Yesterday evening, while I sat at this desk dreaming up cultural content for the pages I am in charge of, Twitter began turning up news of protesters being fired at and pelted with stones – but not run over by armored vehicles, not beaten repeatedly after they were dead, nor thrown into the Nile as bloodied corpses. Not yet. The location was outside the Radio and Television Union Building, along a stretch of the Nile known as Maspero.
This fact (of protesters being fired upon) along with some of the slogans suggested that the march under attack was Coptic. I in fact knew that most of those tweeting from the location of the shootings were Muslim, but every Coptic protest since 11 February had included Muslims. Ironically, no Arabic term has been coined that might translate CNN’s far more civil “pro-Coptic,” which is also the more accurate by far.
Unconsciously, it seems, I had waited a lifetime for Kismet. This was not my first attempt at a family of my own but, though I never resisted the idea, one way or another, fatherhood had eluded me. And for some reason I never thought I would have a daughter. When the sex of the foetus emerged relatively late in my wife’s pregnancy, I was unaccountably emotional; for the first time since childhood I experienced a desire wholly voided of lust. Life seemed to be coming together, albeit only once its setting had been transformed.
The (un)culture of (in)difference: a family reunion
At a recent family gathering, someone happened to mention the case of Albert Saber: the 25-year-old proponent of atheism who had been tried and convicted for online “defamation of religion”.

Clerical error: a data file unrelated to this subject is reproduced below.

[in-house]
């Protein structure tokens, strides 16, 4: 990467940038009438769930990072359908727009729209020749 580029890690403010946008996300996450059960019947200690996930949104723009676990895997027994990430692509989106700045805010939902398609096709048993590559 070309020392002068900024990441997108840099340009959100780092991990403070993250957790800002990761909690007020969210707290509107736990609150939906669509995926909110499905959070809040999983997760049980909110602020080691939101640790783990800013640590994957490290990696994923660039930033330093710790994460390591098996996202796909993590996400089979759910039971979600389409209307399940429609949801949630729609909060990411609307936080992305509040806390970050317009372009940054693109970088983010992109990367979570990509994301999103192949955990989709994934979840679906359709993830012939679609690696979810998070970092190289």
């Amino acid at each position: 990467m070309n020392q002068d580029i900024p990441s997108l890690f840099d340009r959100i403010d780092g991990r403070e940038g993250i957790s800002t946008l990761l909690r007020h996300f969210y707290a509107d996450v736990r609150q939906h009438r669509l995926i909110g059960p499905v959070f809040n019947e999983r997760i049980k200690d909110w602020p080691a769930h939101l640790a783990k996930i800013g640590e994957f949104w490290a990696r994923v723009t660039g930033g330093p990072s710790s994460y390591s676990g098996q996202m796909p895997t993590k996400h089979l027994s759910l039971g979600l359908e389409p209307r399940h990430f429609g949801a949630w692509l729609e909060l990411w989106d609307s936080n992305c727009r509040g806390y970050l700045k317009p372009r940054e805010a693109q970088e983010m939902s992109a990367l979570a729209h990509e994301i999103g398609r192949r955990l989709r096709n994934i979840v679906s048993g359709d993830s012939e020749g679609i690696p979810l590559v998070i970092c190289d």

Albert’s case had begun as an instance of Muslim zealotry “coming to the defence of Allah and His messenger” against “offending” statements from (so far, mostly, foreign or Christian) unbelievers—before being taken into custody, the young man was brutishly mobbed at his house; his mother was later physically assaulted—a tendency that long predates “the second republic” ushered in by the revolution of 25 January, 2011 but enjoys unprecedented official and legal cover under the present (pro-)Islamist regime.
Despite its sectarian roots, such populist persecution of the irreligious has the blessing of the Coptic Orthodox Church, which is both extremely conservative and non-confrontational. Evidently it is no longer safe to be secular in Egypt regardless of official religious affiliation or actual degree of secularism.
ناهد نصر تتذكر ماسبيرو:
ليست شهادة بقدر ما هى استشهاد بجريمة يكرم مرتكبيها الآن، ويتم تجاهلها وتشويه ضحاياها عن عمد وعن إثم وعن فجور، جريمة لطخت ثوب “أكتوبر” أهدي ذكراها لشهداء أكتوبر 1973 لعلهم يربتون على أرواح إخوانهم شهداء أكتوبر 2011 برفق.
لا يمكنني الآن تحديد الوقت بدقة، لكنه مساء 9 أكتوبر 2011، بعد غروب الشمس بقليل.. أنا هنا الآن في الدور الحادي عشر، المبنى رقم 1121 كورنيش النيل، حيث جدران الاستوديوهات ألواح ضخمة من الزجاج تطل على موقع الأحداث من كل زاوية، محيط ماسبيرو من الواجهة وفى الخلفية، كل المواقع المحيطة بالمبنى مسرح للأحداث ـ بعد قليل ستكون كل المواقع الموجودة داخل المبنى مسرحاً للأحداث بداية من البوابة الرئيسية مروراً بالأحد عشر طابقاً، واحداً تلو الآخر، وحتى باب الحمام، أقصى نقطة في صالة المونتاج بالطابق الحادي عشرـ